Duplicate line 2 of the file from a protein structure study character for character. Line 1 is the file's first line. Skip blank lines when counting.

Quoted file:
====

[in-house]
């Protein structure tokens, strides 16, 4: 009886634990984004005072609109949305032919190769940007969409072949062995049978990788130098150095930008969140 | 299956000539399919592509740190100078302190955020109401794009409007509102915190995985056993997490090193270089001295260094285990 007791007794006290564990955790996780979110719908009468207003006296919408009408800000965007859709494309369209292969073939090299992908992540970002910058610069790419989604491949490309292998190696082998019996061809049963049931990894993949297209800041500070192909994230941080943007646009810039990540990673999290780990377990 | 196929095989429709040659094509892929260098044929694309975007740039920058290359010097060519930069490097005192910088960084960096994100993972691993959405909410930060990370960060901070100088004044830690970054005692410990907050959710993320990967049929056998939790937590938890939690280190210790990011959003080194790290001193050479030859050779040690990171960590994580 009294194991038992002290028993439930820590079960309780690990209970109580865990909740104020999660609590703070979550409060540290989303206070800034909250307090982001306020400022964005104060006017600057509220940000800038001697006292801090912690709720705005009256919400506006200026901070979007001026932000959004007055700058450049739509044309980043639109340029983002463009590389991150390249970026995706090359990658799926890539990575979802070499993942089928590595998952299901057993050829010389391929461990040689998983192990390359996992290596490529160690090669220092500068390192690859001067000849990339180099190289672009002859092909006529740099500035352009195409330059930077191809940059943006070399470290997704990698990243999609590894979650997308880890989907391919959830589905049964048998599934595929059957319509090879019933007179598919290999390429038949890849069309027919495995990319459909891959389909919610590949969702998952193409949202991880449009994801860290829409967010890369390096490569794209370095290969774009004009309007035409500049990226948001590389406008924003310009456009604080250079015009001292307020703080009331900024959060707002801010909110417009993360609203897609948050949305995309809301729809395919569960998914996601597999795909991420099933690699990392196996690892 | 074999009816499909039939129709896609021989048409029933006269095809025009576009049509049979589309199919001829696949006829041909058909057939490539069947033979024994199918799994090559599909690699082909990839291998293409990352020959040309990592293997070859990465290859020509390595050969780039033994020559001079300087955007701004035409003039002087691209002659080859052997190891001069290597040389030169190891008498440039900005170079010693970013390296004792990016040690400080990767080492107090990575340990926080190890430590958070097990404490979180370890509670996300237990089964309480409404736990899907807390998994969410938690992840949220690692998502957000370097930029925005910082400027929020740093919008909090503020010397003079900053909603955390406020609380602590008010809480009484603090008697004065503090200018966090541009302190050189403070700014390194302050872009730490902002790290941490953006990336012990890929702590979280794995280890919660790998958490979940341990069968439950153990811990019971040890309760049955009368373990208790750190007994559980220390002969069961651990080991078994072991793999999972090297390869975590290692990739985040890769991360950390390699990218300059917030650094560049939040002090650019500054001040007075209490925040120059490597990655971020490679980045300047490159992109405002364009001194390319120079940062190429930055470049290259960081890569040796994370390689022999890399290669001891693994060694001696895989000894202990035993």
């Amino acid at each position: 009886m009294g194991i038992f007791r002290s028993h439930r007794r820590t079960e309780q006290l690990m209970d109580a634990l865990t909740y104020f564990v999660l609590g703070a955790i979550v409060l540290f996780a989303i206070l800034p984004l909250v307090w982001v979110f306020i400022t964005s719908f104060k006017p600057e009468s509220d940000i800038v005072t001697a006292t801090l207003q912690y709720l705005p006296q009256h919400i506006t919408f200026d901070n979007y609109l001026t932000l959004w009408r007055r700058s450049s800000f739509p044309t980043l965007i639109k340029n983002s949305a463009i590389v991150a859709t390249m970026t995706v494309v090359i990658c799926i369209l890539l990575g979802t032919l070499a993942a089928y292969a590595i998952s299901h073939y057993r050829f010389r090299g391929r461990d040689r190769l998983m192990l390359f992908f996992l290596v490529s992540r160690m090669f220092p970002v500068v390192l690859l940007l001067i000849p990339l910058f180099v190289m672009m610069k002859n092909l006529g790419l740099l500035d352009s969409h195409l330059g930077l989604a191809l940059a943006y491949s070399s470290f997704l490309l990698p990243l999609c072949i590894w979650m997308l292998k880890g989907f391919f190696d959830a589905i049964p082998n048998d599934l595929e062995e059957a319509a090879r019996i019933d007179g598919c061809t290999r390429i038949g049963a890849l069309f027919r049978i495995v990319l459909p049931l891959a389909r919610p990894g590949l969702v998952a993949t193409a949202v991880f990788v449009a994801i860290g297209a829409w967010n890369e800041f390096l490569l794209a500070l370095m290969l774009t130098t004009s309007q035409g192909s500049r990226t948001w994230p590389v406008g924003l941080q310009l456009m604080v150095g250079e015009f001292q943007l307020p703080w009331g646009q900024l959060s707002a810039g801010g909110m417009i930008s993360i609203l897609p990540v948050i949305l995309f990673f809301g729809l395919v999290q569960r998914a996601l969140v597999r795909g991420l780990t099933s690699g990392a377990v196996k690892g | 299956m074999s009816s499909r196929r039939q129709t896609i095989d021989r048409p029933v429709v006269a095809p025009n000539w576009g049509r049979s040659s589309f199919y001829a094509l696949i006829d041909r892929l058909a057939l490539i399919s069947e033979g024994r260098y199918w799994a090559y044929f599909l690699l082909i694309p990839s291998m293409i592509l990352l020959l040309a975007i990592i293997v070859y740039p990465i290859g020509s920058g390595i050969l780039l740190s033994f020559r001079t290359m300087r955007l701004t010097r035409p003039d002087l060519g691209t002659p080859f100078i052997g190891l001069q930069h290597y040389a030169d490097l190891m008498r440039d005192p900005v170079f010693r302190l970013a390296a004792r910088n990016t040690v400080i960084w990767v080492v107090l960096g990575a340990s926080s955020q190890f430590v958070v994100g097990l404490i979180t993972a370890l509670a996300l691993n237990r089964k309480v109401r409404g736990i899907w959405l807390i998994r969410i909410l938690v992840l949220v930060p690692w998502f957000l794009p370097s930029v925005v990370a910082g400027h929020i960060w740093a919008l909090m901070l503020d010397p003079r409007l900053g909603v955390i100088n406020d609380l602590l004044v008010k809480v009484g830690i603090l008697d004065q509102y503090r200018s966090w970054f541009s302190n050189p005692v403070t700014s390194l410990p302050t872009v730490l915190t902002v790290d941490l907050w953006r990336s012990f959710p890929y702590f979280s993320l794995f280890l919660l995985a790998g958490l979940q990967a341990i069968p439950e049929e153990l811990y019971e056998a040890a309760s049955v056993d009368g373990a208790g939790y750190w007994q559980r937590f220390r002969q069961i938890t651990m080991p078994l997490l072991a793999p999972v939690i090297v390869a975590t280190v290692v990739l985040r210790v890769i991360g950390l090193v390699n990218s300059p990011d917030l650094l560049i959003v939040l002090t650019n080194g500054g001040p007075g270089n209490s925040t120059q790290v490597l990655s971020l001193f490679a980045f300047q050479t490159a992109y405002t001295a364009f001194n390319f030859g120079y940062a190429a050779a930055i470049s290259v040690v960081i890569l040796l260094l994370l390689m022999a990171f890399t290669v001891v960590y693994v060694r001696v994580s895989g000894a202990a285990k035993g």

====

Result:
């Protein structure tokens, strides 16, 4: 009886634990984004005072609109949305032919190769940007969409072949062995049978990788130098150095930008969140 | 299956000539399919592509740190100078302190955020109401794009409007509102915190995985056993997490090193270089001295260094285990 007791007794006290564990955790996780979110719908009468207003006296919408009408800000965007859709494309369209292969073939090299992908992540970002910058610069790419989604491949490309292998190696082998019996061809049963049931990894993949297209800041500070192909994230941080943007646009810039990540990673999290780990377990 | 196929095989429709040659094509892929260098044929694309975007740039920058290359010097060519930069490097005192910088960084960096994100993972691993959405909410930060990370960060901070100088004044830690970054005692410990907050959710993320990967049929056998939790937590938890939690280190210790990011959003080194790290001193050479030859050779040690990171960590994580 009294194991038992002290028993439930820590079960309780690990209970109580865990909740104020999660609590703070979550409060540290989303206070800034909250307090982001306020400022964005104060006017600057509220940000800038001697006292801090912690709720705005009256919400506006200026901070979007001026932000959004007055700058450049739509044309980043639109340029983002463009590389991150390249970026995706090359990658799926890539990575979802070499993942089928590595998952299901057993050829010389391929461990040689998983192990390359996992290596490529160690090669220092500068390192690859001067000849990339180099190289672009002859092909006529740099500035352009195409330059930077191809940059943006070399470290997704990698990243999609590894979650997308880890989907391919959830589905049964048998599934595929059957319509090879019933007179598919290999390429038949890849069309027919495995990319459909891959389909919610590949969702998952193409949202991880449009994801860290829409967010890369390096490569794209370095290969774009004009309007035409500049990226948001590389406008924003310009456009604080250079015009001292307020703080009331900024959060707002801010909110417009993360609203897609948050949305995309809301729809395919569960998914996601597999795909991420099933690699990392196996690892 | 074999009816499909039939129709896609021989048409029933006269095809025009576009049509049979589309199919001829696949006829041909058909057939490539069947033979024994199918799994090559599909690699082909990839291998293409990352020959040309990592293997070859990465290859020509390595050969780039033994020559001079300087955007701004035409003039002087691209002659080859052997190891001069290597040389030169190891008498440039900005170079010693970013390296004792990016040690400080990767080492107090990575340990926080190890430590958070097990404490979180370890509670996300237990089964309480409404736990899907807390998994969410938690992840949220690692998502957000370097930029925005910082400027929020740093919008909090503020010397003079900053909603955390406020609380602590008010809480009484603090008697004065503090200018966090541009302190050189403070700014390194302050872009730490902002790290941490953006990336012990890929702590979280794995280890919660790998958490979940341990069968439950153990811990019971040890309760049955009368373990208790750190007994559980220390002969069961651990080991078994072991793999999972090297390869975590290692990739985040890769991360950390390699990218300059917030650094560049939040002090650019500054001040007075209490925040120059490597990655971020490679980045300047490159992109405002364009001194390319120079940062190429930055470049290259960081890569040796994370390689022999890399290669001891693994060694001696895989000894202990035993």